Flavour Amritsari

Flavour Amritsari

Invigorating

Decked in gold leaf and surrounded by pristine marble, Amritsar’s resplendent monument, the Golden Temple, captivates the visitor’s imagination, writes Ashis Dutta

The Golden Temple; bullet marks and the pyramidical slab  indicating where bullets were fired from in Jallianwala Bagh. Photos by Author

“You will look just like Aamir Khan in Rang De Basanti,” insisted the young man. Neither he nor I could conceal the outrageousness of his promise. We both laughed aloud as I relented. He tied the Khanda-printed saffron scarf to cover my head. For some reason, I did not feel like haggling with the 10 rupees he charged for that little starched piece of cloth. You hardly get a souvenir at that price anywhere, and this one would see me through the sanctum of Sikhism. My head covered, I walked down the road leading to Harmandir Sahib — known to the world as the Golden Temple.

The sanctum

There is magic in the first sighting of the Golden Temple. The golden aura of the temple resonates around as the morning sun reflects from it, carrying with it specks of the golden hue, and spreads in all directions. This majestic edifice sits in the middle of a holy lake, the Lake of Nectar — Amrit Sarovar. A broad, marbled pathway surrounds the lake with inlaid pavilions on two sides, which form the base of the white temple complex all around. There is a calmness embodying the atmosphere, accentuated by the melody of Shabad kirtan reverberating in the air. The place is squeaky clean despite the hordes of devotees that descend here, some bathing in the holy lake, taking a dip, then shivering in the cruel chill of January, and then dipping again. People, many with offerings in hand, queued over the causeway on the western side that connects the walkway to the temple.

If there is one aspect that epitomises the spirit of the faith and which permeates much of Punjab, it is to be found in the Langar of the Golden Temple. I sat down with hundreds of others in a hall that can host 3,000 people at a time. People were walking in, in an endless flow. Clean, dry utensils were provided, followed by warm rotis, daal, subji and payas. Feeding and cleaning is an endless continuum perfected at this place. And all these — cooking, serving and cleaning — are carried out by devout volunteers. Nobody goes hungry in the land of the guru.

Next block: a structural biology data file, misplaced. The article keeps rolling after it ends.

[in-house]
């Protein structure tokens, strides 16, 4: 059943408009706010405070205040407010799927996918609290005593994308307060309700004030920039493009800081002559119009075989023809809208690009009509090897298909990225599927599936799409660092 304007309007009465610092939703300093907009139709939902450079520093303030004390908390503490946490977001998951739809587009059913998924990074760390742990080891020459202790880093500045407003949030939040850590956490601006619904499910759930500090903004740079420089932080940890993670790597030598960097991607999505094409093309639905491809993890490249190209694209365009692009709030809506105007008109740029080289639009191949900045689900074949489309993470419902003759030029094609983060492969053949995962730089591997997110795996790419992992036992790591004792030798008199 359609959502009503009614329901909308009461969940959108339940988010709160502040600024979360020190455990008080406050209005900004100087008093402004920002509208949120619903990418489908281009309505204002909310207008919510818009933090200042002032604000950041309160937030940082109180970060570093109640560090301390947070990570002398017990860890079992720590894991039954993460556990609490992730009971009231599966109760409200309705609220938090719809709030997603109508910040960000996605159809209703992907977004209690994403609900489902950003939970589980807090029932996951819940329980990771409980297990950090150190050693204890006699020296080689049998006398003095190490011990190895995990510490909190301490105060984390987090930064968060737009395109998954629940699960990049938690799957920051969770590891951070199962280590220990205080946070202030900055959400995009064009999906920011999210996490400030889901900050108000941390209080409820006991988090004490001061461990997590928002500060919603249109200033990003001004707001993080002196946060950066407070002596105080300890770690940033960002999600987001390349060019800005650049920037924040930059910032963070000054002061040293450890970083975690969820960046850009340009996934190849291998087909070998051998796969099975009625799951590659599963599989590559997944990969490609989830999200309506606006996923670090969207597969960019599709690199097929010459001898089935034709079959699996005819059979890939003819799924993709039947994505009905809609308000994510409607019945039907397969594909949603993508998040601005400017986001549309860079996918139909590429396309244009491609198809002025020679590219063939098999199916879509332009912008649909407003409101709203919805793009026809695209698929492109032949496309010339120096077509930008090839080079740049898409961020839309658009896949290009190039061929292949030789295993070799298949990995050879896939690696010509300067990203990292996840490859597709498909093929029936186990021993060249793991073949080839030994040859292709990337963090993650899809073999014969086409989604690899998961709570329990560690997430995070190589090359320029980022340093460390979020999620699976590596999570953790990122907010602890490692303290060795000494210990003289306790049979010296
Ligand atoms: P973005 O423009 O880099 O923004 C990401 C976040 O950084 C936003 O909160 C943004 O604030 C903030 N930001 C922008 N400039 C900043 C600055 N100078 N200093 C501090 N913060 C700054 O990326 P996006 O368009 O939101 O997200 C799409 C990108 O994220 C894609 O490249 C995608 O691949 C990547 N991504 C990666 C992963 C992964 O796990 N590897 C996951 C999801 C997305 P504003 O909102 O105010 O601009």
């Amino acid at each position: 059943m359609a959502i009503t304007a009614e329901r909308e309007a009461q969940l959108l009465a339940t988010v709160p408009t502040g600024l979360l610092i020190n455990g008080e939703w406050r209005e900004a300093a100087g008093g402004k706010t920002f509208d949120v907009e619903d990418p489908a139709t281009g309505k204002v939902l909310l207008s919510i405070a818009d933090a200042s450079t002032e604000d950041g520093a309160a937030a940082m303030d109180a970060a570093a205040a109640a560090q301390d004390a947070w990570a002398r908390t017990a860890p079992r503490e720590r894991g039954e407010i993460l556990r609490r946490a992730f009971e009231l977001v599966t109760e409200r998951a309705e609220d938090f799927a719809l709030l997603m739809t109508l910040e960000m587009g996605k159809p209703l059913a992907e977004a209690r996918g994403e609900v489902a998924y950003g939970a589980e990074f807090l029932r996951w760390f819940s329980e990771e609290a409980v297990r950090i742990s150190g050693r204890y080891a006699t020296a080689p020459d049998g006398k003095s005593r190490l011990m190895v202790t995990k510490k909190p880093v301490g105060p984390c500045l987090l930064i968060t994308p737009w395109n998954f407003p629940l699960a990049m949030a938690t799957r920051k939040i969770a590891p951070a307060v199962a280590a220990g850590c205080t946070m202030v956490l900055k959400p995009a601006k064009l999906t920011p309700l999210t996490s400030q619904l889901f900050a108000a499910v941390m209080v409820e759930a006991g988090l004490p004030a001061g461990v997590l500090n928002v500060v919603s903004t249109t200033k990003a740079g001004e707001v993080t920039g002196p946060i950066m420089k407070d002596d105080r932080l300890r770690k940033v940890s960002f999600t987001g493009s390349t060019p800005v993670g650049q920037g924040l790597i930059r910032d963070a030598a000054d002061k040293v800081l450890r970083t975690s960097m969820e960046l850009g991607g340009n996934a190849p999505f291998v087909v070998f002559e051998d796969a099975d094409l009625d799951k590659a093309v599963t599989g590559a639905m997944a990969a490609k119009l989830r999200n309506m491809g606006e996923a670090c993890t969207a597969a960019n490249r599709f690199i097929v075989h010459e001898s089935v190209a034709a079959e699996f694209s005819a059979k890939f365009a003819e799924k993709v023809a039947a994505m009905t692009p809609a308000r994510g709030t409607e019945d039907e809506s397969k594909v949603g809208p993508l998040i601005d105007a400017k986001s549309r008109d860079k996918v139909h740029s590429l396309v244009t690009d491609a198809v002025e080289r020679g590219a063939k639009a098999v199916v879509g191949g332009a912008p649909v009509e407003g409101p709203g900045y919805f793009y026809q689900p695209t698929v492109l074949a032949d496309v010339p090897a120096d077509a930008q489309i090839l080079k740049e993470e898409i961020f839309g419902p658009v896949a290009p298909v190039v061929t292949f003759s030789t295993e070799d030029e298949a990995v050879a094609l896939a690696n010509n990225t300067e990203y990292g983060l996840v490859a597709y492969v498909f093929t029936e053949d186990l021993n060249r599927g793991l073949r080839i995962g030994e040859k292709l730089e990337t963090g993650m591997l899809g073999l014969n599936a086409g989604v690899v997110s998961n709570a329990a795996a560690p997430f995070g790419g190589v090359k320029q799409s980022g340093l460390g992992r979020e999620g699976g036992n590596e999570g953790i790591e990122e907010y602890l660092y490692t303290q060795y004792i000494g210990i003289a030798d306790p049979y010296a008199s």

Stalked by history

History stalks Amritsar at every corner. The bullet marks in the walls of Jallianwala Bagh are still zealously guarded, since that fateful New Year Day — Baisakhi — in 1919 when a group of the British Army, led by a mindless officer, blocked the only narrow entrance of the park and fired indiscriminately at a peaceful gathering that killed thousands of innocent people. “Bullets fired from here,” says a low pyramidal slab. Standing in the manicured garden, it is hard to believe how much of sacrifice this serene park had demanded at the most gruesome bend in the path of
independence.

Sarson-da-Saag

The zinda dil vibe of the people is palpable in Amritsar. I decided to find the source of their turbo-charged energy and sniffed my way into Bharwan da Dhaba at the market junction. This looked popular with the locals. I fiddled with the menu card and ordered what I had decided upon eating even before entering the eatery. Makki di roti, made out of corn flour, arrived fresh out of the oven, seeped in ghee. Soon, I was delving bits of it in the green ecstasy of sarson da saag — a thick paste of cooked mustard leaves, a bit coarse in texture and tangy to taste, with a earthy aroma that permeates all five senses and tantalises the sixth one.

The young waiter brought in more rotis, but I was full with just two of those ghee-soaked rotis; half of the saag was still lingering on my plate. He was disappointed with me and kept asking if I did not like the preparation. I found it difficult to convince him that I was no hardy Punjabi hunk. He however did not give up and asked, “Lassi, sir?”, and cleverly added to the allure, “Malai maar ke.”
The Main Market, as it is called, is a great place for clothes and fabrics. I walked inside a pagri shop to see the rainbow of colours available for that ubiquitous turban that has signified to me, since childhood, a macho Sikh. Looking for a particular shop in the market, I asked for directions from an elderly Sikh with a white flowing beard. “Go straight up the road,” he said, “till you find a crossing with a shop preparing hot jilebis. There, you turn right and in about a 100 yards, you will find what you are looking for.”

“Thank you,” I said. But, just as I was about to move ahead, he gestured for me to stop. “Buy the clothes you want,” he said, and then added, “lekin jilebi zaroor khana.”

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